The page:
Purr’n Pooch Foundation Lends a Paw to Animal Charities in Need

Purr'n Pooch Foundation Lends a Paw to Animal Charities in Need

Purr’n Pooch Foundation recently awarded grants to 11 non-profit animal welfare organizations. The organizations will use the grants for day-to-day operations, emergency relief, spay/neuter efforts, veterinary care, equipment, construction, vehicle purchases, educational programs and special projects.

The 2013 grantees are MidAtlantic Bulldog Rescue, New Life Boxer Rescue, German Shorthaired Point Rescue, Marine Mammal Stranding Center, All Fur Love Animal Rescue, Project Animal Worldwide, Wag On Inn Rescue, Tabby’s Place: A Cat Sanctuary, Operation Kindness, Greyhound Friends of New Jersey and the Monmouth County SPCA.

Without the help of grants and donations, these organizations would not be able to continue rescuing animals, caring for them and finding them forever homes with loving families. Here are just a few stories from the organizations we’ve been able to lend a paw.

MIDATLANTIC BULLDOG RESCUE

MidAtlantic Bulldog Rescue (MABR) is an NJ non-profit organization with experienced volunteers on a mission to help bulldogs in need. MidAtlantic Bulldog Rescue volunteers provide a safe and loving home for bulldogs in transition. Mick is just one of the many bulldogs from MABR who found a forever home. Here is his story.

Mick, a 5 year old male bulldog, was in a shelter in Philadelphia for over one year while legal charges against his owner were being processed. Mick was seized along with a female bulldog Bea and several other breeds of dogs. The Philadelphia SPCA was able to adopt out Bea to a family, as she only required a spay. When the SPCA called and asked if MABR would take Mick into its rescue, they informed them that he needed extensive medical care the shelter was unable to give him.

At his first vet visit they planned to neuter him, have his nasal passages widened and have his tail amputated. Cathy Kittell of MidAtlantic Bulldog Rescue received a call from Dr. Schull at Richmond Valley Vet informing her that Mick had a mass on his spleen. The decision was made to perform a splenectomy and biopsy the mass. Dr. Schull was able to neuter him at the time of surgery.

The biopsy came back clean, and two weeks later Mick had surgery for tail amputation, nasal passages and upper and lower double entropion surgery. Mick also has deep calcification in both of his ears (he is mostly deaf) and has a double luxating patella. He also has limited vision from the years of his eyes being untreated. The foster family has managed to control his ear condition and he will see an orthopedic specialist in the future. With the help of grants and donations, MABR was able to afford medical care for Mick.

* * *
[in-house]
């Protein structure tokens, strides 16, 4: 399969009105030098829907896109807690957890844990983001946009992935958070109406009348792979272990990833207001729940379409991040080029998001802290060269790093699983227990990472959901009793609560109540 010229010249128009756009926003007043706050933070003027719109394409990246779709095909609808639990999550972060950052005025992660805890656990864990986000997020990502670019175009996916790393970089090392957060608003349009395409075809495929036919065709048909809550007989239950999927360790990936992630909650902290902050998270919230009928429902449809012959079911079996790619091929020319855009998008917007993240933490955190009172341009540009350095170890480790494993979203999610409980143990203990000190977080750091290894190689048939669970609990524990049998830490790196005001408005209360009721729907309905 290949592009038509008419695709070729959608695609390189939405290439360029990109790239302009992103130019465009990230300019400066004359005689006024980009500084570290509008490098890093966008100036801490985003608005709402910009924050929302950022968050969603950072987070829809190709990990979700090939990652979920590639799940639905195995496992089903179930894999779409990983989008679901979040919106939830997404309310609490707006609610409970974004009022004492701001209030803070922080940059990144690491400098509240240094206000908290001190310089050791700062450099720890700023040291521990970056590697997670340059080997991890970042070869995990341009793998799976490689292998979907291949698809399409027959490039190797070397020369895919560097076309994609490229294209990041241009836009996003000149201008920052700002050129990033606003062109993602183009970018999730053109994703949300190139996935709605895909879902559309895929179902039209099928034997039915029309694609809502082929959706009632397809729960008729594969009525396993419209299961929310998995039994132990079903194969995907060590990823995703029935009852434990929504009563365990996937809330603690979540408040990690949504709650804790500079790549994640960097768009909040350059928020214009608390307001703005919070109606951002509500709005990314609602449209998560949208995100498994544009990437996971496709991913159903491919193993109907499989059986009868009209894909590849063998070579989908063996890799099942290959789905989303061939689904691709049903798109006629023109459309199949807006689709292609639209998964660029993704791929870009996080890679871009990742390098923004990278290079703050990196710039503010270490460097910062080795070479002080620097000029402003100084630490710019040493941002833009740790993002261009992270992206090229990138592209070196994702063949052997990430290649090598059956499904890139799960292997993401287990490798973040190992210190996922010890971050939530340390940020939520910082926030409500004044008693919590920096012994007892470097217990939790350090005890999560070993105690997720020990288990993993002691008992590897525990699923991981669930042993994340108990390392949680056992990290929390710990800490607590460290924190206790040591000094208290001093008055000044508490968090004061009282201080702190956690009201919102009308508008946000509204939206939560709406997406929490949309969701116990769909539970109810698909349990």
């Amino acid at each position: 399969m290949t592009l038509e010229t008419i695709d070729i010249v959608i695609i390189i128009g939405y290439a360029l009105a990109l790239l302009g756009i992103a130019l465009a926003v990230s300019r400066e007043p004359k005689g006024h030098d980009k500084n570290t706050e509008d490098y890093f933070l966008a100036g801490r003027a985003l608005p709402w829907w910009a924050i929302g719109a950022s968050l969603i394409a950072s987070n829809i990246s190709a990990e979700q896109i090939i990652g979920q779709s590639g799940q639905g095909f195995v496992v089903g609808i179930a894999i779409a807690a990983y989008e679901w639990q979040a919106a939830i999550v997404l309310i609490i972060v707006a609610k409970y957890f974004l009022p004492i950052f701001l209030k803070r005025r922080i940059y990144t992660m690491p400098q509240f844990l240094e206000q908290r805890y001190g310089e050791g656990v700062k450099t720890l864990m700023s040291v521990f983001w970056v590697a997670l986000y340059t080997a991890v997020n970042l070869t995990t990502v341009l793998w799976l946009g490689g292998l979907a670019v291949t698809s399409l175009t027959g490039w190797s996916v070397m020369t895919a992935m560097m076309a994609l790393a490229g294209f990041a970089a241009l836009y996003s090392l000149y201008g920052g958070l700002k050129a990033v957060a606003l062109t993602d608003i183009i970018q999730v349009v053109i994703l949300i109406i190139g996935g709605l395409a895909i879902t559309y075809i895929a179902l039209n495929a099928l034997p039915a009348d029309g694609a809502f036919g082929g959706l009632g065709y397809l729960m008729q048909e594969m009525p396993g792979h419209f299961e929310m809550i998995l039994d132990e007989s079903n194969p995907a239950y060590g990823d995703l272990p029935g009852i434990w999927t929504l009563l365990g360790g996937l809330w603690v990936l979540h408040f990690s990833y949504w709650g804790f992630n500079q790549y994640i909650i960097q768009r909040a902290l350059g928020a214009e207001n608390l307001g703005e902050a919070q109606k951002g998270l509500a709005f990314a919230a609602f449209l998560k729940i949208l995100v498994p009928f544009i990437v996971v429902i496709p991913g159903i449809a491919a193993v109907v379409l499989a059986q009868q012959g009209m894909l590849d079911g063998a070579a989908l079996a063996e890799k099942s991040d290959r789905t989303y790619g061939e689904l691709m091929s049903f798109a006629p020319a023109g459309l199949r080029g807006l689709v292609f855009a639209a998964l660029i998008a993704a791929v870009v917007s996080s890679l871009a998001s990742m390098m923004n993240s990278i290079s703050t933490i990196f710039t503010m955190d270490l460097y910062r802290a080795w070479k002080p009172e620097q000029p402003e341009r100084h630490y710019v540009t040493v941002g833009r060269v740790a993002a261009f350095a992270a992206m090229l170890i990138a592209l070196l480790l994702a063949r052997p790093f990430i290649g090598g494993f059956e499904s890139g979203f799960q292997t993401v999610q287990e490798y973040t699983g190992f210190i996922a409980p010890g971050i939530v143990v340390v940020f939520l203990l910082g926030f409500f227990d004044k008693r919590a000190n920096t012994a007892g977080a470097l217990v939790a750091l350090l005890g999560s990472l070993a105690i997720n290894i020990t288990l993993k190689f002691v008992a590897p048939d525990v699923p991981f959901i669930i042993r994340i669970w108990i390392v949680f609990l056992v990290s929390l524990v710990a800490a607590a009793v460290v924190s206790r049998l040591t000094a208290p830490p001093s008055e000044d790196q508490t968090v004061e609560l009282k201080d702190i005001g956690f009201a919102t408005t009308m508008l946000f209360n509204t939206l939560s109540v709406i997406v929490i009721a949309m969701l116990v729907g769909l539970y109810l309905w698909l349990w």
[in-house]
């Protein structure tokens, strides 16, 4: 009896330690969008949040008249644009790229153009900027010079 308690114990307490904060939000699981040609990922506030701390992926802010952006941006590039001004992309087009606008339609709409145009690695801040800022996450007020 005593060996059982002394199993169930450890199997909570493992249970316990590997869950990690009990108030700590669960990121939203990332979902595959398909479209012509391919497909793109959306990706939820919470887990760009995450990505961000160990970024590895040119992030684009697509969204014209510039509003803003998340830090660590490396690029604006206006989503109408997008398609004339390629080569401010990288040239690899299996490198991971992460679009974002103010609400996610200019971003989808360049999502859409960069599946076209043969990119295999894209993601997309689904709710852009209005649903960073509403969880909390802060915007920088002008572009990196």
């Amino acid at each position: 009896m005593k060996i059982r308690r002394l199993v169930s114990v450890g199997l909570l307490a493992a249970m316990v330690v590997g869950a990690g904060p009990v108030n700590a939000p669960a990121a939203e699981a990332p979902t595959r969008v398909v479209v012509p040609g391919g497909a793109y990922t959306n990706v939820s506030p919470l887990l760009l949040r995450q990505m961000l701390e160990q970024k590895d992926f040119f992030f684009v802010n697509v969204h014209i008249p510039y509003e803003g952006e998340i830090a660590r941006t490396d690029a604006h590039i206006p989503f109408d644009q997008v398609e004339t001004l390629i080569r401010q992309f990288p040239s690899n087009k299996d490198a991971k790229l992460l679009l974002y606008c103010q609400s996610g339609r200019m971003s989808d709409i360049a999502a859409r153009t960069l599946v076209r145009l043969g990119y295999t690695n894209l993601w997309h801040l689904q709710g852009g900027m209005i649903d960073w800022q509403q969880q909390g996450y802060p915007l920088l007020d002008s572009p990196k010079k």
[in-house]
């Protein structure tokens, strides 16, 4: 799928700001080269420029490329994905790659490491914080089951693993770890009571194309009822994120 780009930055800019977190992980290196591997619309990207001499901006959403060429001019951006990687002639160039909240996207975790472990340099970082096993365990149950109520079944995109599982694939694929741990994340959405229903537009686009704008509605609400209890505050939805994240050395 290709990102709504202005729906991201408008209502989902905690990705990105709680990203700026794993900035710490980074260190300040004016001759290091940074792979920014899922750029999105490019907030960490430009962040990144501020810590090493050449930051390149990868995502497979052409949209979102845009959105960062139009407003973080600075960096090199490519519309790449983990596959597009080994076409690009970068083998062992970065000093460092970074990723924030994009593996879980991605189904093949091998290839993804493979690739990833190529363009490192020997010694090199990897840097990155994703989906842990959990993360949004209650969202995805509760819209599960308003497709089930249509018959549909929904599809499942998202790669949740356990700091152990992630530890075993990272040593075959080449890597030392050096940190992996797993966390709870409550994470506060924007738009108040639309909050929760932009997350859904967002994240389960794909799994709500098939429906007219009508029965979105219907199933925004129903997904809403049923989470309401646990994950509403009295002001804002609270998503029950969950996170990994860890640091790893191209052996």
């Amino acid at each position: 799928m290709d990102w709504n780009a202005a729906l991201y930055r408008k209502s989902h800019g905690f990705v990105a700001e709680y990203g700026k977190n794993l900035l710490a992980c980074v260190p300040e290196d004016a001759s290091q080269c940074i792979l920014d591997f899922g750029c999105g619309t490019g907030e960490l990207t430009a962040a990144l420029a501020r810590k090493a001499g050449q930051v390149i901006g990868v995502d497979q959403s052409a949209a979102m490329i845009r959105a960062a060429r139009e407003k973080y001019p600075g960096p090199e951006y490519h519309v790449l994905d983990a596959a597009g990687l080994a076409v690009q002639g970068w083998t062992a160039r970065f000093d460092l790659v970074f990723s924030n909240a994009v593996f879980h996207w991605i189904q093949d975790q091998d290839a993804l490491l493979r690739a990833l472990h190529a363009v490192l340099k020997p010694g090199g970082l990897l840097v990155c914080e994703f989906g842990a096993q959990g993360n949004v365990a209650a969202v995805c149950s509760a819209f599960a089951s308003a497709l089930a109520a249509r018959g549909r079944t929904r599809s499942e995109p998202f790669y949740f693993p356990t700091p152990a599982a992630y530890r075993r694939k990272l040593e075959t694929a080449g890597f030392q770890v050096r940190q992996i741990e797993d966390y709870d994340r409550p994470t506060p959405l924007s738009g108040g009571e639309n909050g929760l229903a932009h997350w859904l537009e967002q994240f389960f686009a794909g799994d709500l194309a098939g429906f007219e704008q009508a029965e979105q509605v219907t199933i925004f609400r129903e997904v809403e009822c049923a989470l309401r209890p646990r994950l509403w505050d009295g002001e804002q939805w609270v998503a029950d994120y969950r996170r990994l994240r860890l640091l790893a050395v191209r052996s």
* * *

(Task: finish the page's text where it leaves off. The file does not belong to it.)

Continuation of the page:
Mick was adopted on June 24, to the family that adopted Bea. MABR was able to reunite Bea and Mick, who had not been together since March of 2013. They did remember each other as Cathy was told they slept side by side their first night together.

On June 19, MABR filmed a segment on News12 NJ’s “The Pet Stop” with show host and Purr’n Pooch Foundation for Animals’ Trustee Dr. Brian Voynick. Mick was the star of the show and a hit with the host and viewers  Here he is, happy and healthy mugging it up for the camera.

NEW LIFE BOXER RESCUE

New Life Boxer Rescue is a non-profit organization which spans over the northeast region of the United States. Its foster homes are spread out across the country. The organization is dedicated to the preservation and enhancement of the lives of Boxers who are at risk of being neglected, abused or forced to find new homes for reasons not in their control. Dupree, a very special dog, is just one of the many boxers who found love and care at New Life Boxer Rescue. He hasn’t found his forever home yet, but is currently being loved and cared for by his foster mom Patricia of New Life Boxer Rescue. Here is his story.